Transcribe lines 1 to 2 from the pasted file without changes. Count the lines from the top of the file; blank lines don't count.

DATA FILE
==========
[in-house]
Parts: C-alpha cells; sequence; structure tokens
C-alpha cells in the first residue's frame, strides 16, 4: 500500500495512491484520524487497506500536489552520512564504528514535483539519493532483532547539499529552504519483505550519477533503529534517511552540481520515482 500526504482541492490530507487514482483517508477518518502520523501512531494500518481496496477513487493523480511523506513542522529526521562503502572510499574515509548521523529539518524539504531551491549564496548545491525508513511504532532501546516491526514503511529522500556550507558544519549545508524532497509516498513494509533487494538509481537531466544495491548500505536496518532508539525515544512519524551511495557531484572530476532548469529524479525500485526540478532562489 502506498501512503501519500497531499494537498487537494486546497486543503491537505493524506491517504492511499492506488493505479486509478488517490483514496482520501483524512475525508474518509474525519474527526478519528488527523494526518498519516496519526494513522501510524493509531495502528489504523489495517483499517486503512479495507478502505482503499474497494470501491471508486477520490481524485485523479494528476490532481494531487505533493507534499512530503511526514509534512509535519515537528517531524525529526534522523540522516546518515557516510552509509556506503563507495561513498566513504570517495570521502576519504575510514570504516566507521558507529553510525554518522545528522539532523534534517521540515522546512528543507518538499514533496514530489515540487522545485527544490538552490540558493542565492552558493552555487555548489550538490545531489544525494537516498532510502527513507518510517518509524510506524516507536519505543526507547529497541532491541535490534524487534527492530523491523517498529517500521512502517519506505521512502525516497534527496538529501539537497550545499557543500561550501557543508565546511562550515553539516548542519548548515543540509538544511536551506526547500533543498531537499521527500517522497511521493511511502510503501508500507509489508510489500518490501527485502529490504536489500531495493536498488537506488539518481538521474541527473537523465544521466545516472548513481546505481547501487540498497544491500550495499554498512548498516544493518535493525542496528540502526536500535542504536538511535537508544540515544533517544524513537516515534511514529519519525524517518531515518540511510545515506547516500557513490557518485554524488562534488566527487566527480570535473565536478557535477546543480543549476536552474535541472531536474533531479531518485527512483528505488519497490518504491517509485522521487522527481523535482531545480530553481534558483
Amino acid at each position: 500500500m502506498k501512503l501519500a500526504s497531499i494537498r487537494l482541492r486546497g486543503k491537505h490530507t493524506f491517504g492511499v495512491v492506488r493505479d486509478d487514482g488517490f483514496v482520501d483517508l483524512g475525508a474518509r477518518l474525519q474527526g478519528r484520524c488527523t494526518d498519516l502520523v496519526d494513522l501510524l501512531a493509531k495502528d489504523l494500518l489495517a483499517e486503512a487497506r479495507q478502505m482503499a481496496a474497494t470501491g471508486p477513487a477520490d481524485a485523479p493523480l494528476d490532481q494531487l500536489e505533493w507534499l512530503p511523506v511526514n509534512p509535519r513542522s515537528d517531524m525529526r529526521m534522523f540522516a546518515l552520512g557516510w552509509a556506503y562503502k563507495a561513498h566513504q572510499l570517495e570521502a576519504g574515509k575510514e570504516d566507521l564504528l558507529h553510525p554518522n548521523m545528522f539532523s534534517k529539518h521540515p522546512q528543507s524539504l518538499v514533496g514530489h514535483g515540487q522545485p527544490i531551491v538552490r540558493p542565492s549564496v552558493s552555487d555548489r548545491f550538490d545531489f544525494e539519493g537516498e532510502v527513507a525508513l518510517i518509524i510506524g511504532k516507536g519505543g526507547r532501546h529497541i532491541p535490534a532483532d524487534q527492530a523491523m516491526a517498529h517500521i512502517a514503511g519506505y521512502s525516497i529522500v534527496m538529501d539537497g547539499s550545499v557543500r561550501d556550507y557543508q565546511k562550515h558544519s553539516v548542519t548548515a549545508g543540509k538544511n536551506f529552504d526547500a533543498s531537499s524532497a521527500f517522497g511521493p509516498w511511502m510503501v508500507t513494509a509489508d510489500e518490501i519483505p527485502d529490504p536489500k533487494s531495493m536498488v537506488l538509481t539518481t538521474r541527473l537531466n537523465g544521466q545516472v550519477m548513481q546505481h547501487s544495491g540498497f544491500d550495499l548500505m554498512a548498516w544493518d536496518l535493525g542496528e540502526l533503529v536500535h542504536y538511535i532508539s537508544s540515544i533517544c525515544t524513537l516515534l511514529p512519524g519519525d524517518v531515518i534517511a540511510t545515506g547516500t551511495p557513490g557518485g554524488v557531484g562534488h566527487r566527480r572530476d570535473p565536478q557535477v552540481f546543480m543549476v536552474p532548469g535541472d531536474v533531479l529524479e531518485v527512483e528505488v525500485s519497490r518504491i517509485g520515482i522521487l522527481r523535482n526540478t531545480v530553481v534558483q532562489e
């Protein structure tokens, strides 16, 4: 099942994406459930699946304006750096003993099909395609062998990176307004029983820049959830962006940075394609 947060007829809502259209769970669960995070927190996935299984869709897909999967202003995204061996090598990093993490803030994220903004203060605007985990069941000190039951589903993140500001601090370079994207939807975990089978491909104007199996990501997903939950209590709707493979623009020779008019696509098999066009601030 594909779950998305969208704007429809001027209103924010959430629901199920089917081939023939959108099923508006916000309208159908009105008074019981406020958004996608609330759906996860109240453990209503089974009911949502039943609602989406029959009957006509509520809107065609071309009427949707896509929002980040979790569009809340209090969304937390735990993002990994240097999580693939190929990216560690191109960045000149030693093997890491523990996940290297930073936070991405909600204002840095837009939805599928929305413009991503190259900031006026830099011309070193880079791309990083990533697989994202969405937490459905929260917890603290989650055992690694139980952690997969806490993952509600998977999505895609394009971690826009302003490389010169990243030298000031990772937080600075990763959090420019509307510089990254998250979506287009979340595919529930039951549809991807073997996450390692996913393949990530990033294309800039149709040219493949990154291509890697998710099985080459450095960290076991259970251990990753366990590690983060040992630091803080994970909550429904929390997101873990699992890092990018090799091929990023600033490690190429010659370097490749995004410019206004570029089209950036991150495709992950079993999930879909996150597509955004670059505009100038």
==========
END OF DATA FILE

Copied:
[in-house]
Parts: C-alpha cells; sequence; structure tokens